Friday, December 16, 2016

Expertise

It's obvious to almost everybody that there areas of life in which expert performance far surpasses that of the beginner or even the enthusiastic amateur. Hunting, farming, sports, science, professions like medicine and law, games like chess, go and bridge are all examples. Very simple games, like tic-tac-toe, are another story - one or two tricks makes you an expert.

Michael Lewis was on Colbert's show the other week, touting his new book: "The Undoing Project," about the collaboration of Israeli psychologists Daniel Kahneman and Amos Tversky which led to Kahneman's Nobel Memorial Prize in Economics. Colbert set him up by asking him about why the stock market has gone up since Trump was elected. Lewis said that analysts can construct very persuasive narratives explaining this but could have constructed equally persuasive narratives if the opposite had happened. In fact, predicting the stock market is one of those areas where supposed experts really can't outperform chance, and the work of Kahneman and Tversky conclusively showed that.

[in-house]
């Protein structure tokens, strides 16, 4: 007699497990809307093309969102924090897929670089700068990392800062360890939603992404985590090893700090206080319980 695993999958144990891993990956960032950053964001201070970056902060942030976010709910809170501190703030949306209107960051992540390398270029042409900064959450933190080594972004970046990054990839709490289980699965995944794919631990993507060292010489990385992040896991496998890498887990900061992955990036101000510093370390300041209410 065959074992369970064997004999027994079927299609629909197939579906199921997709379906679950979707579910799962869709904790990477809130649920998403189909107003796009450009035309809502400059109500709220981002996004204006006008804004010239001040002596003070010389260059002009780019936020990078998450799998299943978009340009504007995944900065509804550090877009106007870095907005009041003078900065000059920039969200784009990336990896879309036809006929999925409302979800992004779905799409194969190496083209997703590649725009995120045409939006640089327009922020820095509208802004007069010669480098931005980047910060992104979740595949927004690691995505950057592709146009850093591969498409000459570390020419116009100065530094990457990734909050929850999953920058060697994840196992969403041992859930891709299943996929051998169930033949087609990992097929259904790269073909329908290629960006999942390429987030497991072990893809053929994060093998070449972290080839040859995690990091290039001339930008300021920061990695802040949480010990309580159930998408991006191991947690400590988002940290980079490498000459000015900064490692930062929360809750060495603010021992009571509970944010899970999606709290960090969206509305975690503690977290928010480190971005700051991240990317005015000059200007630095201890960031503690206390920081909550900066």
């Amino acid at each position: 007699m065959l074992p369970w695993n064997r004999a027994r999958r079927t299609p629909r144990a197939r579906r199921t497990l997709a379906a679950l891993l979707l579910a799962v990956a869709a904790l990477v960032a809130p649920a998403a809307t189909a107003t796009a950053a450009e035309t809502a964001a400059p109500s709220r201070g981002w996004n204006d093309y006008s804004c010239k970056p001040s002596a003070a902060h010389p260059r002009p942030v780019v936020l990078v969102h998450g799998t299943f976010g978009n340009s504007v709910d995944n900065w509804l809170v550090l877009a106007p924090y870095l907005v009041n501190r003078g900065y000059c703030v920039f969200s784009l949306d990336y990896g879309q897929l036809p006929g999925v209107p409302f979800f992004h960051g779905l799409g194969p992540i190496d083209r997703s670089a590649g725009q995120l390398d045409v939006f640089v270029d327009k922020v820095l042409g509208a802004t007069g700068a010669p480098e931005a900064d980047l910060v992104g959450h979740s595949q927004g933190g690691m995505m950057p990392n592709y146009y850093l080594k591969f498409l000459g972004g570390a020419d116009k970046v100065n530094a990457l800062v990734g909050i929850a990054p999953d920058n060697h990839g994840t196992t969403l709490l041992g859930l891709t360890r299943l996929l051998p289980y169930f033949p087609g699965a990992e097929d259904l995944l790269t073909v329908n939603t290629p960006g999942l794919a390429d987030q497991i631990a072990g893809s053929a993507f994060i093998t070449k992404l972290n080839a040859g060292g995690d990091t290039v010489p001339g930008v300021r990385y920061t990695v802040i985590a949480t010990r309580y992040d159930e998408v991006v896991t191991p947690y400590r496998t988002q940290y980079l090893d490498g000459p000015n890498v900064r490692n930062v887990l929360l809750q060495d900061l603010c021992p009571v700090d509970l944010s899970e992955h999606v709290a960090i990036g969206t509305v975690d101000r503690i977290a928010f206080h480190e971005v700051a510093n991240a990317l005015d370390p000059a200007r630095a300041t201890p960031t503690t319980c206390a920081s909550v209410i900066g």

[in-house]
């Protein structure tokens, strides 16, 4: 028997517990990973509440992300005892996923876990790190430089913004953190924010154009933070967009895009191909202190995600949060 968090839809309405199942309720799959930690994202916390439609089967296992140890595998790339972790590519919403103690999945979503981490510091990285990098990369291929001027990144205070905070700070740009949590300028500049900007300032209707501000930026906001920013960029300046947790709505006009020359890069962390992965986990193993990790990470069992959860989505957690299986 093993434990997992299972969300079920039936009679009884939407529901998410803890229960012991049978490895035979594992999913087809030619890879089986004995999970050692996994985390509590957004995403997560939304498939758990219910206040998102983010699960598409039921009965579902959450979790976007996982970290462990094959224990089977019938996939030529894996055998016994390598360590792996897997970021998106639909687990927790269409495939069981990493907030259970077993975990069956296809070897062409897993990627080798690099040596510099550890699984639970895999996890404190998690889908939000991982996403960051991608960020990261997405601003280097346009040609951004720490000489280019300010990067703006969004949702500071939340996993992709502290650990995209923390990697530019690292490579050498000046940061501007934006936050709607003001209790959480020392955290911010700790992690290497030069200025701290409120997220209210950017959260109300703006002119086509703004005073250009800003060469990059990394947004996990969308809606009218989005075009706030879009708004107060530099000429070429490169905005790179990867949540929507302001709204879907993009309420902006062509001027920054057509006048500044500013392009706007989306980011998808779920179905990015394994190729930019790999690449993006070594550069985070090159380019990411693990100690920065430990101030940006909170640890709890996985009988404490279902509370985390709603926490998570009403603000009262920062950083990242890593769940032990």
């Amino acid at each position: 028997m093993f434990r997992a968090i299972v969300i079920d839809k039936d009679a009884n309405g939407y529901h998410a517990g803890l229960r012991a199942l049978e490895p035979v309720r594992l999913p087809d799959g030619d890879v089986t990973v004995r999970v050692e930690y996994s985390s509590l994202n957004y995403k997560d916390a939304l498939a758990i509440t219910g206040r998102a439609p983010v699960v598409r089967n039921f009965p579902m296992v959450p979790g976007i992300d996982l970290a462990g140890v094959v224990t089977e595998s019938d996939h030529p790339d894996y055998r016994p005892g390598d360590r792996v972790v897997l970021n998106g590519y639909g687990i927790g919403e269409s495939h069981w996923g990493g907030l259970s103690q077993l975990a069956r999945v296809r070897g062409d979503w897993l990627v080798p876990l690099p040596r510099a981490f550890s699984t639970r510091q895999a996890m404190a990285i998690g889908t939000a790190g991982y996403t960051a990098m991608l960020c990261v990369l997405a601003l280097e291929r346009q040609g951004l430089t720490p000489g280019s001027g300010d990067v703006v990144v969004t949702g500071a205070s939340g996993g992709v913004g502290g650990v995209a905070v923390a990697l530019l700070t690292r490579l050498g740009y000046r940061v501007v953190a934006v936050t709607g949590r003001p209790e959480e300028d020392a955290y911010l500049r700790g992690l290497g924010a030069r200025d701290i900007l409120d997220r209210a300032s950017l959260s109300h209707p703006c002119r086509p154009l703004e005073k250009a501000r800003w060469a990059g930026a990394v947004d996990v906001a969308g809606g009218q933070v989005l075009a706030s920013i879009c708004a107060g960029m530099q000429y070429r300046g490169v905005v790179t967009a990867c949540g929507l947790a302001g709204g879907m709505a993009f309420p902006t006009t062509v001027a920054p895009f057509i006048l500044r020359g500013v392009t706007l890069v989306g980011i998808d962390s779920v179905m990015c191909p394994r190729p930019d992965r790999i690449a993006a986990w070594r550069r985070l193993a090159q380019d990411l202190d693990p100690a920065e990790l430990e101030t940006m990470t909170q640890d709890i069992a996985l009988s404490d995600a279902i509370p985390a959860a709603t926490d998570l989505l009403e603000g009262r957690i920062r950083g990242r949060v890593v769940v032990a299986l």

Our ability to construct persuasive narratives is a pretty fundamental human trait, and even though it can be misleading, as with the stock market (and I would add religion), it wouldn't have been perfected if it didn't have survival value. In particular, I think, it's at the core of both individual and group planning. There is little doubt that human dominance in the terrestrial ecosystem is due to our ability to cooperatively plan and act.

One crucial point is that the world contains both real and phony expertise. The way to tell the difference is to look at the logical details and the data.